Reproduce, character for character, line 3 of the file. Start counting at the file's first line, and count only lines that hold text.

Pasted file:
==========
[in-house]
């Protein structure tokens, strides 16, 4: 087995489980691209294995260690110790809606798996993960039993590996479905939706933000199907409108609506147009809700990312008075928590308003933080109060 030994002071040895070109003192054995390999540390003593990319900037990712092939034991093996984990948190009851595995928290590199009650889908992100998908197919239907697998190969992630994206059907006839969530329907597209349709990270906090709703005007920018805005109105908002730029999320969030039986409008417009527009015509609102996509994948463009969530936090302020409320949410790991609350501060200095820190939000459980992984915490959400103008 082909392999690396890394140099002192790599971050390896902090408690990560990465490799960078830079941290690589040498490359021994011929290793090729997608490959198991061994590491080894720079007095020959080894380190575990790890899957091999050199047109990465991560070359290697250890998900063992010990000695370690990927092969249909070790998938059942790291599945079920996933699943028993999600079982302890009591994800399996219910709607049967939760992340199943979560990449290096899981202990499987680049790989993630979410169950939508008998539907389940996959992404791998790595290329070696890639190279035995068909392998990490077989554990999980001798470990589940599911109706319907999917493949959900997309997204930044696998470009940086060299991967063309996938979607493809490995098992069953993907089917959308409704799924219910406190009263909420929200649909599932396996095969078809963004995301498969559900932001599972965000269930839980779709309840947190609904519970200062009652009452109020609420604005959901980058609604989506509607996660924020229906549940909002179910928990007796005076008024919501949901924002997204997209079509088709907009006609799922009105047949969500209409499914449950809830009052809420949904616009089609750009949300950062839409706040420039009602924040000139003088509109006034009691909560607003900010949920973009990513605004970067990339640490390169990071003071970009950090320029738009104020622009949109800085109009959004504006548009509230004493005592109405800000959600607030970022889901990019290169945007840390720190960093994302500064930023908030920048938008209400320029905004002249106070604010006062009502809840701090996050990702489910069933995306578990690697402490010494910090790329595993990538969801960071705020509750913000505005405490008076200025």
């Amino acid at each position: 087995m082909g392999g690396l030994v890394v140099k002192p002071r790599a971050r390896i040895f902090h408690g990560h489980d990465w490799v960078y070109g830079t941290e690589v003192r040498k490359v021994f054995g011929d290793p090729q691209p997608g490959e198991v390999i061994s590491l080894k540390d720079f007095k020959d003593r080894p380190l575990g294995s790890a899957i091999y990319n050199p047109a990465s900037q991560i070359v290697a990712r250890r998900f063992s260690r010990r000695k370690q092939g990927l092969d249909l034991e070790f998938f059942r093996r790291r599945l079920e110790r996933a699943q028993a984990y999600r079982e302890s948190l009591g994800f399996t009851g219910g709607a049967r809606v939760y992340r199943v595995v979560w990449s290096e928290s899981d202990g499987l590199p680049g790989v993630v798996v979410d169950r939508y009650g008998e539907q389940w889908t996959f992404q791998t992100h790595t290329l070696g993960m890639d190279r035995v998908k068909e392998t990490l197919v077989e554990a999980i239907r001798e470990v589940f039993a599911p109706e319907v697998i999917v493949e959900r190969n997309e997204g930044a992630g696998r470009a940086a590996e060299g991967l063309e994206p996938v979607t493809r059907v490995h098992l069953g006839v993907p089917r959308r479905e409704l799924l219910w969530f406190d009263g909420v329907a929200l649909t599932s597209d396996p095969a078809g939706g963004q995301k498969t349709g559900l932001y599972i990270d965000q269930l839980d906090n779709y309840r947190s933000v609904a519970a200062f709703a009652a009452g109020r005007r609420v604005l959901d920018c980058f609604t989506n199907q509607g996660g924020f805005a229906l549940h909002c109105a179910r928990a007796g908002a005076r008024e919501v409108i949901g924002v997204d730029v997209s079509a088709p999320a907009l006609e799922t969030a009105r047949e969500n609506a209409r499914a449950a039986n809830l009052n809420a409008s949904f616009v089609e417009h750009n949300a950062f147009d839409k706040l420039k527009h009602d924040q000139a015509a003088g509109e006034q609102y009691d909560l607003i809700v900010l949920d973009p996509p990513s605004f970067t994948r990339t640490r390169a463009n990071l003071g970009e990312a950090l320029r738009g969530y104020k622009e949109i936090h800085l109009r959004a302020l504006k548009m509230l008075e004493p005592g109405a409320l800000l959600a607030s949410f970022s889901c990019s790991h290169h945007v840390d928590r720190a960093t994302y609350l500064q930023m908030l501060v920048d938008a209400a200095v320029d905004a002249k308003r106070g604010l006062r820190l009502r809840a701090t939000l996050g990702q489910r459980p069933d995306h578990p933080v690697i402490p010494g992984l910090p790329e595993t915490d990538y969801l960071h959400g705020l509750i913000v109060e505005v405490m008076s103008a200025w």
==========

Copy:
């Amino acid at each position: 087995m082909g392999g690396l030994v890394v140099k002192p002071r790599a971050r390896i040895f902090h408690g990560h489980d990465w490799v960078y070109g830079t941290e690589v003192r040498k490359v021994f054995g011929d290793p090729q691209p997608g490959e198991v390999i061994s590491l080894k540390d720079f007095k020959d003593r080894p380190l575990g294995s790890a899957i091999y990319n050199p047109a990465s900037q991560i070359v290697a990712r250890r998900f063992s260690r010990r000695k370690q092939g990927l092969d249909l034991e070790f998938f059942r093996r790291r599945l079920e110790r996933a699943q028993a984990y999600r079982e302890s948190l009591g994800f399996t009851g219910g709607a049967r809606v939760y992340r199943v595995v979560w990449s290096e928290s899981d202990g499987l590199p680049g790989v993630v798996v979410d169950r939508y009650g008998e539907q389940w889908t996959f992404q791998t992100h790595t290329l070696g993960m890639d190279r035995v998908k068909e392998t990490l197919v077989e554990a999980i239907r001798e470990v589940f039993a599911p109706e319907v697998i999917v493949e959900r190969n997309e997204g930044a992630g696998r470009a940086a590996e060299g991967l063309e994206p996938v979607t493809r059907v490995h098992l069953g006839v993907p089917r959308r479905e409704l799924l219910w969530f406190d009263g909420v329907a929200l649909t599932s597209d396996p095969a078809g939706g963004q995301k498969t349709g559900l932001y599972i990270d965000q269930l839980d906090n779709y309840r947190s933000v609904a519970a200062f709703a009652a009452g109020r005007r609420v604005l959901d920018c980058f609604t989506n199907q509607g996660g924020f805005a229906l549940h909002c109105a179910r928990a007796g908002a005076r008024e919501v409108i949901g924002v997204d730029v997209s079509a088709p999320a907009l006609e799922t969030a009105r047949e969500n609506a209409r499914a449950a039986n809830l009052n809420a409008s949904f616009v089609e417009h750009n949300a950062f147009d839409k706040l420039k527009h009602d924040q000139a015509a003088g509109e006034q609102y009691d909560l607003i809700v900010l949920d973009p996509p990513s605004f970067t994948r990339t640490r390169a463009n990071l003071g970009e990312a950090l320029r738009g969530y104020k622009e949109i936090h800085l109009r959004a302020l504006k548009m509230l008075e004493p005592g109405a409320l800000l959600a607030s949410f970022s889901c990019s790991h290169h945007v840390d928590r720190a960093t994302y609350l500064q930023m908030l501060v920048d938008a209400a200095v320029d905004a002249k308003r106070g604010l006062r820190l009502r809840a701090t939000l996050g990702q489910r459980p069933d995306h578990p933080v690697i402490p010494g992984l910090p790329e595993t915490d990538y969801l960071h959400g705020l509750i913000v109060e505005v405490m008076s103008a200025w």